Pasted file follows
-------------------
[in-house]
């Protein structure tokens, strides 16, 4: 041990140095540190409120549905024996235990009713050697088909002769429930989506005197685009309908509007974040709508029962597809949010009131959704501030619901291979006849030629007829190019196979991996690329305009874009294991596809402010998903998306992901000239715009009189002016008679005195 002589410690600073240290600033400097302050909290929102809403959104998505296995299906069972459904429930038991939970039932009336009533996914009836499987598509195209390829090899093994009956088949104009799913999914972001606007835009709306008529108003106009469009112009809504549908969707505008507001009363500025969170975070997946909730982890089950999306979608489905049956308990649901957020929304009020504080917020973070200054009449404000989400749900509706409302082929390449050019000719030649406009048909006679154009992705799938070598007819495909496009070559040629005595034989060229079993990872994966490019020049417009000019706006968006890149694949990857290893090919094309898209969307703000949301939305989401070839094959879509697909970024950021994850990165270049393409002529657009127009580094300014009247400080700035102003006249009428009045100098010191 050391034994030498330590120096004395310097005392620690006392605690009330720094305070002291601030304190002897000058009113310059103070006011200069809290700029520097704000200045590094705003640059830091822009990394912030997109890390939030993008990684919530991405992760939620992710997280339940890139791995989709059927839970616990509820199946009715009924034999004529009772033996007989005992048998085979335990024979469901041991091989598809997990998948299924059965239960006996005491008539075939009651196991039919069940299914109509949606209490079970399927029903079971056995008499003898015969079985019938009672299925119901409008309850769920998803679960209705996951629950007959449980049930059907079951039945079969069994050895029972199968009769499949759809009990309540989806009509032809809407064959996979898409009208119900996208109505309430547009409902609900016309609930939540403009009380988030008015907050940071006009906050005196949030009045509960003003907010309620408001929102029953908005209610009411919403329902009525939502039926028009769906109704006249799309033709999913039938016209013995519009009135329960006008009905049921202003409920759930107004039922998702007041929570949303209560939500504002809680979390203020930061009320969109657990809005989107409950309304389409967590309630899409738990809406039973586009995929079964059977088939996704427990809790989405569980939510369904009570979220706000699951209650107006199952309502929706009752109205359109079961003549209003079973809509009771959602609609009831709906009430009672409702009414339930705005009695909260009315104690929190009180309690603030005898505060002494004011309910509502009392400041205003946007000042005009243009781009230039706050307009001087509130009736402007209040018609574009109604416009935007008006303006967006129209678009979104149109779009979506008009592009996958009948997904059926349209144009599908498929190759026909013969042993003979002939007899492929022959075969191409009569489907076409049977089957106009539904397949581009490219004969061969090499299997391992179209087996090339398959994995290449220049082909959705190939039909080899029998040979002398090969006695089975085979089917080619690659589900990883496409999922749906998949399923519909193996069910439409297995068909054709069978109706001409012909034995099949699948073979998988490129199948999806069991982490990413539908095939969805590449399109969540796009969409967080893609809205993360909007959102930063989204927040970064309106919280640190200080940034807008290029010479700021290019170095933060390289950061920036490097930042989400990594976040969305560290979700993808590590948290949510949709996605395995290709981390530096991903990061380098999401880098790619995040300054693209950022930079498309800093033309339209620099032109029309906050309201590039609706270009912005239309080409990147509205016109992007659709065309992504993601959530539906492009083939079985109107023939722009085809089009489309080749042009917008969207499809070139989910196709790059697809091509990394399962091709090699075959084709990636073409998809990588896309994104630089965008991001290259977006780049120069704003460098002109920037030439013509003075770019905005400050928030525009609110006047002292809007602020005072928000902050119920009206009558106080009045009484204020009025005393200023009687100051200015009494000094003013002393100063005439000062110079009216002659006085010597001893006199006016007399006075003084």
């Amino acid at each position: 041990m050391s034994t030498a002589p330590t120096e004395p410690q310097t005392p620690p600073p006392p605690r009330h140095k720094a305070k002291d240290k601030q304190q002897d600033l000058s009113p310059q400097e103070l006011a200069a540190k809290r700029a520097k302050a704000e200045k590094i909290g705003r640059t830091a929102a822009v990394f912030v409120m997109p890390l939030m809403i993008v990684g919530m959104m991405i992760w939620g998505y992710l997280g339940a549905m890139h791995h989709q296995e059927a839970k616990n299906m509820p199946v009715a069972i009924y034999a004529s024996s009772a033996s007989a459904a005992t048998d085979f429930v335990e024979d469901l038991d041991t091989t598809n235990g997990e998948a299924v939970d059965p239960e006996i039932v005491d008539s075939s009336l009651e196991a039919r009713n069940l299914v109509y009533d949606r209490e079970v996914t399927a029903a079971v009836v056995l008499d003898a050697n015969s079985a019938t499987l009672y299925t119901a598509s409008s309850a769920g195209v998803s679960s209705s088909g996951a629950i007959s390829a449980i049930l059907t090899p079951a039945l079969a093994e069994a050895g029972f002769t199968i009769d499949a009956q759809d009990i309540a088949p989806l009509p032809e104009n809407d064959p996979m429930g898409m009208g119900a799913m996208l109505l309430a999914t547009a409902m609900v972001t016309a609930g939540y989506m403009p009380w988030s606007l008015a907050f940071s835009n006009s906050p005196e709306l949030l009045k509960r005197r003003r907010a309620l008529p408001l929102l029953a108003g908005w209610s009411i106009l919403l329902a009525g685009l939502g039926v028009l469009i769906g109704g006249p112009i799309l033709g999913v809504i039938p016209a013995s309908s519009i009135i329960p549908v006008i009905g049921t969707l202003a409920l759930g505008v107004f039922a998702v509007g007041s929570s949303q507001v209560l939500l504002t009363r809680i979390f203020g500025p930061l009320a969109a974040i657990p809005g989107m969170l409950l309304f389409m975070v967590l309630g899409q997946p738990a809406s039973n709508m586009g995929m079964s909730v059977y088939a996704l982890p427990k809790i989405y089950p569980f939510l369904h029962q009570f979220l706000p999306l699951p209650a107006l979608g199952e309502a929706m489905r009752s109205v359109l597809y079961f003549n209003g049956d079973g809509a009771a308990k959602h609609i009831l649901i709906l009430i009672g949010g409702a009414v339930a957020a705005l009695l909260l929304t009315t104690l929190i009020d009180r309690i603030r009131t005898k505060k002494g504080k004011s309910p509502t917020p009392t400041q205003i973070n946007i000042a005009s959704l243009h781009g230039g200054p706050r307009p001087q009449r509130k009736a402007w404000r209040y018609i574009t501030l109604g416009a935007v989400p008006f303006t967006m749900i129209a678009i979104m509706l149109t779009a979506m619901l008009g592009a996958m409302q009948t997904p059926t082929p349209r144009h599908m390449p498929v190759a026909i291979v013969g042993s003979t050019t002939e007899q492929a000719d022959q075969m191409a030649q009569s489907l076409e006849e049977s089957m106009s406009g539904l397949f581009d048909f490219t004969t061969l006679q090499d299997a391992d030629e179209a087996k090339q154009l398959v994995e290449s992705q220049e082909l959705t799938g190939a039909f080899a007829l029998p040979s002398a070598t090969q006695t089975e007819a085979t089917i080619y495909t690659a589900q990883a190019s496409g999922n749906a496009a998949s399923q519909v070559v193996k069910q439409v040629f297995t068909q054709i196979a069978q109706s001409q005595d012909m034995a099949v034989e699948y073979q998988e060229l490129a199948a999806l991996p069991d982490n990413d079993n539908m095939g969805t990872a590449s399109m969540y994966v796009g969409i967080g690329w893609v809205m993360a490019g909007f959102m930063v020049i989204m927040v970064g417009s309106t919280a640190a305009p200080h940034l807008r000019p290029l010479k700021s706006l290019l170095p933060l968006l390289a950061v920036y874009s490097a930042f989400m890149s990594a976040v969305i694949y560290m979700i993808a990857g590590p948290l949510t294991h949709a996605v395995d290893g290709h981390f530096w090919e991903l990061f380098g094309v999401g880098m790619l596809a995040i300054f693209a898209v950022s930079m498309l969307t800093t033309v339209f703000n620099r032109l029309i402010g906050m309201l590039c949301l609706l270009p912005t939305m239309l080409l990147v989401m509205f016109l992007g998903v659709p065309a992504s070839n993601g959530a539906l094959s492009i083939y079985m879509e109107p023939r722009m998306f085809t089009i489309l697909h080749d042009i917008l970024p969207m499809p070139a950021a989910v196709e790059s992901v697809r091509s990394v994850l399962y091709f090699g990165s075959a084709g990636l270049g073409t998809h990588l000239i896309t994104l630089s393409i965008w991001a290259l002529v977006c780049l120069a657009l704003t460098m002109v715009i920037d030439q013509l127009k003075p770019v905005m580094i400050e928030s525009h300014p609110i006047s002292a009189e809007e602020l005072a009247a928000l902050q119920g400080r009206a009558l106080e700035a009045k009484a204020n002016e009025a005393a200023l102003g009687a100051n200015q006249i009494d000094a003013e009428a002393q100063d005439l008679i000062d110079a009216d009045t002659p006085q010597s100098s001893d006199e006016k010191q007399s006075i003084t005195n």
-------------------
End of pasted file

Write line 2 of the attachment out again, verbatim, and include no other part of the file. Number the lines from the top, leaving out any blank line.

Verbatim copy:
């Protein structure tokens, strides 16, 4: 041990140095540190409120549905024996235990009713050697088909002769429930989506005197685009309908509007974040709508029962597809949010009131959704501030619901291979006849030629007829190019196979991996690329305009874009294991596809402010998903998306992901000239715009009189002016008679005195 002589410690600073240290600033400097302050909290929102809403959104998505296995299906069972459904429930038991939970039932009336009533996914009836499987598509195209390829090899093994009956088949104009799913999914972001606007835009709306008529108003106009469009112009809504549908969707505008507001009363500025969170975070997946909730982890089950999306979608489905049956308990649901957020929304009020504080917020973070200054009449404000989400749900509706409302082929390449050019000719030649406009048909006679154009992705799938070598007819495909496009070559040629005595034989060229079993990872994966490019020049417009000019706006968006890149694949990857290893090919094309898209969307703000949301939305989401070839094959879509697909970024950021994850990165270049393409002529657009127009580094300014009247400080700035102003006249009428009045100098010191 050391034994030498330590120096004395310097005392620690006392605690009330720094305070002291601030304190002897000058009113310059103070006011200069809290700029520097704000200045590094705003640059830091822009990394912030997109890390939030993008990684919530991405992760939620992710997280339940890139791995989709059927839970616990509820199946009715009924034999004529009772033996007989005992048998085979335990024979469901041991091989598809997990998948299924059965239960006996005491008539075939009651196991039919069940299914109509949606209490079970399927029903079971056995008499003898015969079985019938009672299925119901409008309850769920998803679960209705996951629950007959449980049930059907079951039945079969069994050895029972199968009769499949759809009990309540989806009509032809809407064959996979898409009208119900996208109505309430547009409902609900016309609930939540403009009380988030008015907050940071006009906050005196949030009045509960003003907010309620408001929102029953908005209610009411919403329902009525939502039926028009769906109704006249799309033709999913039938016209013995519009009135329960006008009905049921202003409920759930107004039922998702007041929570949303209560939500504002809680979390203020930061009320969109657990809005989107409950309304389409967590309630899409738990809406039973586009995929079964059977088939996704427990809790989405569980939510369904009570979220706000699951209650107006199952309502929706009752109205359109079961003549209003079973809509009771959602609609009831709906009430009672409702009414339930705005009695909260009315104690929190009180309690603030005898505060002494004011309910509502009392400041205003946007000042005009243009781009230039706050307009001087509130009736402007209040018609574009109604416009935007008006303006967006129209678009979104149109779009979506008009592009996958009948997904059926349209144009599908498929190759026909013969042993003979002939007899492929022959075969191409009569489907076409049977089957106009539904397949581009490219004969061969090499299997391992179209087996090339398959994995290449220049082909959705190939039909080899029998040979002398090969006695089975085979089917080619690659589900990883496409999922749906998949399923519909193996069910439409297995068909054709069978109706001409012909034995099949699948073979998988490129199948999806069991982490990413539908095939969805590449399109969540796009969409967080893609809205993360909007959102930063989204927040970064309106919280640190200080940034807008290029010479700021290019170095933060390289950061920036490097930042989400990594976040969305560290979700993808590590948290949510949709996605395995290709981390530096991903990061380098999401880098790619995040300054693209950022930079498309800093033309339209620099032109029309906050309201590039609706270009912005239309080409990147509205016109992007659709065309992504993601959530539906492009083939079985109107023939722009085809089009489309080749042009917008969207499809070139989910196709790059697809091509990394399962091709090699075959084709990636073409998809990588896309994104630089965008991001290259977006780049120069704003460098002109920037030439013509003075770019905005400050928030525009609110006047002292809007602020005072928000902050119920009206009558106080009045009484204020009025005393200023009687100051200015009494000094003013002393100063005439000062110079009216002659006085010597001893006199006016007399006075003084």